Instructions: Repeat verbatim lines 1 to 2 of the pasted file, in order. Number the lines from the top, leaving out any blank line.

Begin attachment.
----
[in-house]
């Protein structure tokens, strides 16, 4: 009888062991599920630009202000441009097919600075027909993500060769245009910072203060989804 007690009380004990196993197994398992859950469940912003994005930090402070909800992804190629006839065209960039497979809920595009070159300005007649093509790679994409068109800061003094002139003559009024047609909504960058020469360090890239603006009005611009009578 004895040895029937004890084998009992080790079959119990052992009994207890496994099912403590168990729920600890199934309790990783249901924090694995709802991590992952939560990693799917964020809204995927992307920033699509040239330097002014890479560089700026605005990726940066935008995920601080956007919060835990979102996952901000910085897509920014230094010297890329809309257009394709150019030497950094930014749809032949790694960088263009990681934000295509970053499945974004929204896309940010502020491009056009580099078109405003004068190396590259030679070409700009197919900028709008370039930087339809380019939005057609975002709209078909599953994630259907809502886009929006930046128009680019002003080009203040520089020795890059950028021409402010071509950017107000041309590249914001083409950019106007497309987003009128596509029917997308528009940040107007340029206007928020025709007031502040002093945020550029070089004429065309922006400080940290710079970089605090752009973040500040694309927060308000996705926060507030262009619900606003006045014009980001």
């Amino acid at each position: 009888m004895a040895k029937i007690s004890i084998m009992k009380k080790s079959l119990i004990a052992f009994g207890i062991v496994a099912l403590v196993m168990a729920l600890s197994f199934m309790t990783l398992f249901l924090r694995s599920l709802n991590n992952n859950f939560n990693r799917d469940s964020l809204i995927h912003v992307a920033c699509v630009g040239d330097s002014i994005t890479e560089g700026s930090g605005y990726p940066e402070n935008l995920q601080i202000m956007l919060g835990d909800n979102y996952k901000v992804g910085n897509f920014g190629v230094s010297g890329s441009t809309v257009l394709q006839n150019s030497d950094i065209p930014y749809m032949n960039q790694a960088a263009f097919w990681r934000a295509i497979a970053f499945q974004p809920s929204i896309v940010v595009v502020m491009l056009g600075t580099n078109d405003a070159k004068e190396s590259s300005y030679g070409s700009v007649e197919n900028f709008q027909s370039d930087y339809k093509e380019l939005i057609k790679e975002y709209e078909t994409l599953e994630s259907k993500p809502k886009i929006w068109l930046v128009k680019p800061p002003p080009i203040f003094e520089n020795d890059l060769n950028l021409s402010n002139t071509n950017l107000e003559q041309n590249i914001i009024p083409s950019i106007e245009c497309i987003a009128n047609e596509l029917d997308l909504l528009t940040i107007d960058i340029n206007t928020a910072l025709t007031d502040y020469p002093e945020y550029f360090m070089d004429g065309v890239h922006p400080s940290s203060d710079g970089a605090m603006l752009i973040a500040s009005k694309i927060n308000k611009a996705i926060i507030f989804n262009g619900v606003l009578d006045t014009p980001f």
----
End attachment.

[in-house]
């Protein structure tokens, strides 16, 4: 009888062991599920630009202000441009097919600075027909993500060769245009910072203060989804 007690009380004990196993197994398992859950469940912003994005930090402070909800992804190629006839065209960039497979809920595009070159300005007649093509790679994409068109800061003094002139003559009024047609909504960058020469360090890239603006009005611009009578 004895040895029937004890084998009992080790079959119990052992009994207890496994099912403590168990729920600890199934309790990783249901924090694995709802991590992952939560990693799917964020809204995927992307920033699509040239330097002014890479560089700026605005990726940066935008995920601080956007919060835990979102996952901000910085897509920014230094010297890329809309257009394709150019030497950094930014749809032949790694960088263009990681934000295509970053499945974004929204896309940010502020491009056009580099078109405003004068190396590259030679070409700009197919900028709008370039930087339809380019939005057609975002709209078909599953994630259907809502886009929006930046128009680019002003080009203040520089020795890059950028021409402010071509950017107000041309590249914001083409950019106007497309987003009128596509029917997308528009940040107007340029206007928020025709007031502040002093945020550029070089004429065309922006400080940290710079970089605090752009973040500040694309927060308000996705926060507030262009619900606003006045014009980001």